Dr. Strangesoul: Or How I Love The Short Films of John Torres and Why I Get Killed After Seeing Todo Todo Teros Again January 26, 2008Posted by Richard Bolisay in Asian Films, Essay, Indie Sine, Mogwai, Noypi, UP Screening.
Tawidgutom, 2005 (3 mins)
Salat, 2005 (12 mins)
Kung Paano Kita Liligawan Nang ‘Di Kumakapit Sa Iyo, 2005 (13 mins)
Todo Todo Teros, 2006 (110 mins)
Except for their quirky titles, I can vaguely remember John Torres’s short films, which were screened at Mogwai almost a month ago. Whether it is genius photographic memory or preordained low-latent inhibition that one must possess to grasp entirely those soporific images of undeniable beauty, I’m sure I don’t have any of the two. Good thing I still have my mind — I manage not to lose even a curl of it, and what immediately runs like a high voltage current and electrocutes me right after is the sheer need to see more of his films, more of his words, more of his video poems, and more of his soulful ramblings — for the only thing that stays with me is the feeling, the deafening sound of eclipse, and, definitely, the enormity of the entire thing.
Tawidgutom, Salat, and Kung Paano Kita Liligawan Nang ‘Di Kumakapit Sa Iyo? compose the Otros Trilogy, Torres’s first wave of shorts, which had its international premiere at the Singapore International Film Festival last 2005. It can be seen as a progression, a linear tale of love and its loss, introduced by a series of mournful shots and bereft monologue, signaling a dismal repertoire of emotions soon to flood our eyes. Or perhaps otherwise — a backward progression, something in his poems that feels like a repercussion of another, feels like we have a corporeal rewinder inside our bodies that we forgot to turn off and before we know it, we are already out of the safe shore, the surface tension lied to us, said we can walk on water like insects. Torres’s decision to share his private miseries with us is not unusual — what makes his works so achingly beautiful is his unwavering sincerity — how brutally honest he is with his words without losing our interest in listening to his pain, it’s as if his agony is something that he would share with us to unburden him, bit by bit, strophe by strophe. Despite the extremely personal nature of his works, which I would describe as “gently indulgent,” he delivers some of the most affecting portraits of love ever seen in digital video, comparable to Jean-Luc Godard’s harrowing In Praise of Love, delineating, a conjecture of cardiovascular freedom, starting to manifest itself gravely, as if it blocks our arteries (fats and coagulated blood), recognising its death, and awaiting resurrection.
The nocturnal longing in Tawidgutom caves in; the sketches of urban solitude in Salat, an account of vanishing dreams represented by a pair of ice creams in The Last Sherbet, the crakerjack hommage to footballer Miklós Féhér in The Lunar Play, and who would forget how staunch he is in insisting to let her ex-girlfriend cry in front of the camera in Kulob, reflecting their usual pastime before, and now for one last time, after a couple of jerks and thrusts, she agrees — but not letting her tears slip momentarily, in slow-mo and complete silence; the edgy atmosphere of Kung Paano Kita Liligawan nang ‘Di Kumakapit Sa Iyo? preoccupies everything by all means, the spiritual quest for purpose, telling us, that again, moving on is the most difficult thing to do in this world — these vignettes, including the ones that I failed to recall, make up a world painted with untainted love, and it pains me to realise that indeed, as much as it echoes Fassbinder’s first film, Love is colder than death.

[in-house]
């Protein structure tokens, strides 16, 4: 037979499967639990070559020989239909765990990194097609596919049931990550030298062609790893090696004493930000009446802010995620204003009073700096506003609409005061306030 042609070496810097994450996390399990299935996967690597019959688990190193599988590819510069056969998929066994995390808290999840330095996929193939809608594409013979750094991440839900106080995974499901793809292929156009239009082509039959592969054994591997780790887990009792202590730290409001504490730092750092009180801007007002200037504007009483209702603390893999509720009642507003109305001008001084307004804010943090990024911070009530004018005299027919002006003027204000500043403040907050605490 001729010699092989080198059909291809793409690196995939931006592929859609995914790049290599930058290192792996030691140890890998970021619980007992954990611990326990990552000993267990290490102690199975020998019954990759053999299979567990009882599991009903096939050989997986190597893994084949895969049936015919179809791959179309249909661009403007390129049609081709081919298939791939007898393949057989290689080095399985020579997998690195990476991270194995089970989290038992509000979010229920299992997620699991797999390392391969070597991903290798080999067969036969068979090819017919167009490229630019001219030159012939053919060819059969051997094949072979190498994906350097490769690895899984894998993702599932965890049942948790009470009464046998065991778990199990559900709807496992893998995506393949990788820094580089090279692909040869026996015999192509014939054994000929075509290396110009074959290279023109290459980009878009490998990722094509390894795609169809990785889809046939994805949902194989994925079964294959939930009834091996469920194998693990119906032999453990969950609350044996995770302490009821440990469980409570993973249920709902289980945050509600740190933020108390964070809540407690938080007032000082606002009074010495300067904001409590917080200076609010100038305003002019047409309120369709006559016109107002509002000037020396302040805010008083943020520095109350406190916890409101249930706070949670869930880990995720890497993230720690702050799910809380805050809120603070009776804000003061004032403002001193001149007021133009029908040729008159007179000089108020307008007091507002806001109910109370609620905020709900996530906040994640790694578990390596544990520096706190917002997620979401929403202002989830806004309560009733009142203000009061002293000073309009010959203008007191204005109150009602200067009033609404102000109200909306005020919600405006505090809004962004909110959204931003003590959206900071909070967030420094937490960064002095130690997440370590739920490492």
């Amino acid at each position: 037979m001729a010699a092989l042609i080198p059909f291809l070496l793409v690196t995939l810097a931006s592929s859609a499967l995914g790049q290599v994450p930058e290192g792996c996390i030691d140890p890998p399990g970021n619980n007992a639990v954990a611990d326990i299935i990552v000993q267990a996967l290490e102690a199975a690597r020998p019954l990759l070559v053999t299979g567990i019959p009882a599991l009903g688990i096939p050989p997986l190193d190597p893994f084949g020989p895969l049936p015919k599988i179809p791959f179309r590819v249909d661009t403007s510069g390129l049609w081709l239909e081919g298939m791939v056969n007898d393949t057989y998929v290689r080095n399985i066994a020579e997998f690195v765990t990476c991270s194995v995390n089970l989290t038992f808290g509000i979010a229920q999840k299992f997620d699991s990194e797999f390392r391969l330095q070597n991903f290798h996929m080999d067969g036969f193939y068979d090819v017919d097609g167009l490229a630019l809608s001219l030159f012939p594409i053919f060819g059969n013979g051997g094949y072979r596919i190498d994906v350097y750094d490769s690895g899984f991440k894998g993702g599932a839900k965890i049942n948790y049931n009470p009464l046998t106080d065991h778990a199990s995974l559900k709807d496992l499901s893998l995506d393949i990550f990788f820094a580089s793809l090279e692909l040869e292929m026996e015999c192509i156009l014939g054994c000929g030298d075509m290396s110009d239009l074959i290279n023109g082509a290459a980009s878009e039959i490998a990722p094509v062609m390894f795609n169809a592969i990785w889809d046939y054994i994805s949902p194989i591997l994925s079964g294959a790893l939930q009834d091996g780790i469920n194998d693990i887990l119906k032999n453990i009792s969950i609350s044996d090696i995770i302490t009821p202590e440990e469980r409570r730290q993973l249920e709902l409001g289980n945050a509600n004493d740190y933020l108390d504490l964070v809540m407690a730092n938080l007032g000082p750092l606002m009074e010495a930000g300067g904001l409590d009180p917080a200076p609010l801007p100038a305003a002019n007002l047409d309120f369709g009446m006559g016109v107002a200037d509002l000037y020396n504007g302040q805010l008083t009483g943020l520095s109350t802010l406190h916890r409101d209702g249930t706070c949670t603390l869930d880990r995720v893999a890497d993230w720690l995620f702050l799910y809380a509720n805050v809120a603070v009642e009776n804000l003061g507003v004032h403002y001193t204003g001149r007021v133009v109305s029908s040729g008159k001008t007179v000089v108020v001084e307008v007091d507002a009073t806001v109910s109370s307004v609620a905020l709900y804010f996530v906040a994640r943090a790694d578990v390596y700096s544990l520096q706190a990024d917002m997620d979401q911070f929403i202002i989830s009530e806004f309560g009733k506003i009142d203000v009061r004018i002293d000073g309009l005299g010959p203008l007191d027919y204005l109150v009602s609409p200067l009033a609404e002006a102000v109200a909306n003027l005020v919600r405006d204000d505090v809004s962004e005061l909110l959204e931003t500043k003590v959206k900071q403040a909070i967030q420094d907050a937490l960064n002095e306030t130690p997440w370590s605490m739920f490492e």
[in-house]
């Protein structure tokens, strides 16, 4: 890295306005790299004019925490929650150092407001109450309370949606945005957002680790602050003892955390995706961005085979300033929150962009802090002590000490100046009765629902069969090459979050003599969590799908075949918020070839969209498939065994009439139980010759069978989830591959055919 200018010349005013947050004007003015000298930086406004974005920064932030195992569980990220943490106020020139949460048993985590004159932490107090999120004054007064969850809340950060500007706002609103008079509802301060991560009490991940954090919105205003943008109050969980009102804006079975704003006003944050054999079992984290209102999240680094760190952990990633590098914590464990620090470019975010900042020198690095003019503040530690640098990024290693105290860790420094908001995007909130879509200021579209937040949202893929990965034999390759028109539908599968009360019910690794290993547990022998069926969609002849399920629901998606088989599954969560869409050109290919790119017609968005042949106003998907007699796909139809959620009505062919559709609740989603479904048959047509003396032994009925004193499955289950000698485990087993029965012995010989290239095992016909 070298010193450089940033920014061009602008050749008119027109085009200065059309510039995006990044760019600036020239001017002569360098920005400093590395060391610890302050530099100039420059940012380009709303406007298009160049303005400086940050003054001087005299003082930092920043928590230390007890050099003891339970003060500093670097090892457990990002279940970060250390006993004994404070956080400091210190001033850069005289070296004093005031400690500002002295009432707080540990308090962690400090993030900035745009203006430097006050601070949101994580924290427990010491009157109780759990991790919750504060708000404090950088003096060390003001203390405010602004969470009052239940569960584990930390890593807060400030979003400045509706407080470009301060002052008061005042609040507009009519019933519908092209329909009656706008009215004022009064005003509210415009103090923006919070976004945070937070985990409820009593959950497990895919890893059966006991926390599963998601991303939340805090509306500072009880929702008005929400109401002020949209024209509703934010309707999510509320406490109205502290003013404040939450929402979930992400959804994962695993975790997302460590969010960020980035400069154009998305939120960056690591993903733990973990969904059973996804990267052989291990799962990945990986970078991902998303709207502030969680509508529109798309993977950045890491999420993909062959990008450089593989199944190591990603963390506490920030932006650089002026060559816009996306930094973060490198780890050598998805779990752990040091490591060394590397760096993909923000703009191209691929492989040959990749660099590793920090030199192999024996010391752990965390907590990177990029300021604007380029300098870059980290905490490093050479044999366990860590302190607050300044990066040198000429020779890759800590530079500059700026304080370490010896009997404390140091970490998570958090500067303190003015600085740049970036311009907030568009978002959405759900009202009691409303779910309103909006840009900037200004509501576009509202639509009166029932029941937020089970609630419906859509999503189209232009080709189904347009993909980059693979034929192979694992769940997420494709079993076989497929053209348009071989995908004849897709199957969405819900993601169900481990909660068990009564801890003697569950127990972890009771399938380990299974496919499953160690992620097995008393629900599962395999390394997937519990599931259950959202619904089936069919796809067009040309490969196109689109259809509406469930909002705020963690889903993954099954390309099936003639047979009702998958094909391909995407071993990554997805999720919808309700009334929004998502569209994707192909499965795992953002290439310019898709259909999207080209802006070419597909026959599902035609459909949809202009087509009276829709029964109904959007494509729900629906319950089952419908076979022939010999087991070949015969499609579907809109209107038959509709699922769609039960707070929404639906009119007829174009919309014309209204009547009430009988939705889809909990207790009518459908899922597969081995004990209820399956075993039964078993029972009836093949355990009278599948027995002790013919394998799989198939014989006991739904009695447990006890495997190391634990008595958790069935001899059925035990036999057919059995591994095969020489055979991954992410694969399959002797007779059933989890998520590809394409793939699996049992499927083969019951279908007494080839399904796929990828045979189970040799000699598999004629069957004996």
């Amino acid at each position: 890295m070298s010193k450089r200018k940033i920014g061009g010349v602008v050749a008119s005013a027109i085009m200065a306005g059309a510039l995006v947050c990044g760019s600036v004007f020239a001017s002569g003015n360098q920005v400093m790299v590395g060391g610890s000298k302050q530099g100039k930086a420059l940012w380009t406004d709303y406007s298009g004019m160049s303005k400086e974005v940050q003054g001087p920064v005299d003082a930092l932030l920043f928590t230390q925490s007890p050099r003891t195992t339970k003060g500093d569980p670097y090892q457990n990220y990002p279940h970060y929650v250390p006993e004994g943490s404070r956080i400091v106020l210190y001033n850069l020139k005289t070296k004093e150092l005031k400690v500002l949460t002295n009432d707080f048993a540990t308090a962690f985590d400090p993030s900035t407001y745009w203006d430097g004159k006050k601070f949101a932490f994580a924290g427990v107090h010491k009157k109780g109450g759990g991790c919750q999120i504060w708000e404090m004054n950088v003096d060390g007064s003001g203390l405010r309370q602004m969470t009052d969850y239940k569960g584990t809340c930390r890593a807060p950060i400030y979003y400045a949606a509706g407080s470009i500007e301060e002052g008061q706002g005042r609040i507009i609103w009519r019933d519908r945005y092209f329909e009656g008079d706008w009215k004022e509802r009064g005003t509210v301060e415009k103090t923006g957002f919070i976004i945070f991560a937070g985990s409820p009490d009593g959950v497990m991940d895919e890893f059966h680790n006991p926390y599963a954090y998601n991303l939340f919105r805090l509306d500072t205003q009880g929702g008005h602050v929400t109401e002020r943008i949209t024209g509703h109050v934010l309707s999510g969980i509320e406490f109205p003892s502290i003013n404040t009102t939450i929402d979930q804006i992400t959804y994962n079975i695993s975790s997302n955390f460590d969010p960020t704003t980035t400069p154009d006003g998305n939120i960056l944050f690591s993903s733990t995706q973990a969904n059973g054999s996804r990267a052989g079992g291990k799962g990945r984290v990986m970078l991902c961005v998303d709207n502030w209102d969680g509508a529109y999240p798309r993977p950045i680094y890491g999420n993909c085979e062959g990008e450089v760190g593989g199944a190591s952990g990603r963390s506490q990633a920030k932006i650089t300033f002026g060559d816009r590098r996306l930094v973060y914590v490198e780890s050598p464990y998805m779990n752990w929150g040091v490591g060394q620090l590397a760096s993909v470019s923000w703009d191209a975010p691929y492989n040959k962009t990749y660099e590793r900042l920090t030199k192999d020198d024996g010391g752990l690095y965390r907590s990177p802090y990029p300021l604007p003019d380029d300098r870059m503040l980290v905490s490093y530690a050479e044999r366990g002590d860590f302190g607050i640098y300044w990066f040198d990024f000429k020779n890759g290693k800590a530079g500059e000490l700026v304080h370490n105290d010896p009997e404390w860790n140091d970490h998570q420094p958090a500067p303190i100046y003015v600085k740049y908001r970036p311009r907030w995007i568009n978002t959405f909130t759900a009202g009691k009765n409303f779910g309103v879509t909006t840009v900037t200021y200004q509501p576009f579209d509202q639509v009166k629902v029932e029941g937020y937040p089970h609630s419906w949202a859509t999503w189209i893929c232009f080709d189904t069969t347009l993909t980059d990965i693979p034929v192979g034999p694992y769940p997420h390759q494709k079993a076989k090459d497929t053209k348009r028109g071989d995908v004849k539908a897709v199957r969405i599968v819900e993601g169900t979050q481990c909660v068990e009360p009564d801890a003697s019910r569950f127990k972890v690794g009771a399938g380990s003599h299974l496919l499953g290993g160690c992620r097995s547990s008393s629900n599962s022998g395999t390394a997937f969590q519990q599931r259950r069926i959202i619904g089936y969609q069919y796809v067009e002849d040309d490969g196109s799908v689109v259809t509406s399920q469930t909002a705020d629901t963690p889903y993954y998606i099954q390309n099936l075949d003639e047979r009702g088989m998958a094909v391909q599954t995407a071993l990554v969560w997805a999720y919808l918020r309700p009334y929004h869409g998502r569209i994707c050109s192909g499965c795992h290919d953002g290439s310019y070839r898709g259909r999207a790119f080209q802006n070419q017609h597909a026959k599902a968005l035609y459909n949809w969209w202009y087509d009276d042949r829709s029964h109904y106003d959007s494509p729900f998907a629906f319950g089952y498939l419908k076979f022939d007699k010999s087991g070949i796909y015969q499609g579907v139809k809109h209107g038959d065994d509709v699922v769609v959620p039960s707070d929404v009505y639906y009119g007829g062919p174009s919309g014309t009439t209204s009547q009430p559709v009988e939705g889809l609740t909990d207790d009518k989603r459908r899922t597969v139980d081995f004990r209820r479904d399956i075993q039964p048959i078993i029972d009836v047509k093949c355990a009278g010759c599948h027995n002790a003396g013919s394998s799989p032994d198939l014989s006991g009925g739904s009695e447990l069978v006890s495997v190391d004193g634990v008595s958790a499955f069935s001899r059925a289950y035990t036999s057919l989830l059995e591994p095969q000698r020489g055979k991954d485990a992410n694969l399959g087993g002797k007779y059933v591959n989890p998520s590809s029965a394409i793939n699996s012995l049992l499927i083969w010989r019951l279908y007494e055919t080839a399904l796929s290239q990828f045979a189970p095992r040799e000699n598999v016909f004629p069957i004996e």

Nothing could well prepare Torres for his first feature-length film than these short gems. Todo Todo Teros is the wind that shakes the barley, the penultimate Pinoy indie film, and if local cinema has its Bible, this, by all means, is its Genesis.
It is such a difficult film to review, for in every word there is liability to betrayal; for it is hard to come up with the right words — the proper words to exact its meaning — the right phraseology to express admiration, and it causes me great trouble, distress in fact, thinking how to say how beautiful I think it is without sounding highfalutin, without overusing adjectives and adverbs, without losing my sincerity and compromising exaggeration, which I admit I do most of the time — for in the misuse of words there is the danger of misleading my readers (a number that you could count using your fingers in both hands and feet) in thinking that this is just another film that I liked, that I found great — no, I tell you, this is more than being great, this is an experience, and it is truly therapeutic — and if you want a fitting metaphor, well, have you tried acupuncture?
This is what a destabiliser film looks like — carved by a brilliant sculptor, who longs to share his sufferings with everyone — yeah, John Torres loves to share, if that is not too obvious — no matter how bizarre, obtuse, magnified, rarefied, convoluting, hell out of logic: he speaks for us, he tells our maladies, and he cures us — Torres is Dr. Strangesoul, the doctor of our souls, of our sick souls. Aware of his stature in local cinema, he is one of the few storytellers who bravely defies cultural and filmic norms, using digital video as a tool of influence to dig the hole of apathy that continues to eat us, and with that, nothing is more noble: sublimity is the echo of a great soul.
During the discussion, I hesitantly asked Torres (in Filipino): In your films, when you share something with people you don’t know, do you feel that there is something taken away from you? Of course he said yes. Anyway I just wanted a confirmation. Any idea where I can catch Gabi Noong Sinabi ng Ama Kong May Anak Siya sa Labas and Voices, Tilted Screens, and Extended Scenes of Loneliness: Filipinos in High Definition? Come on, I need these pills.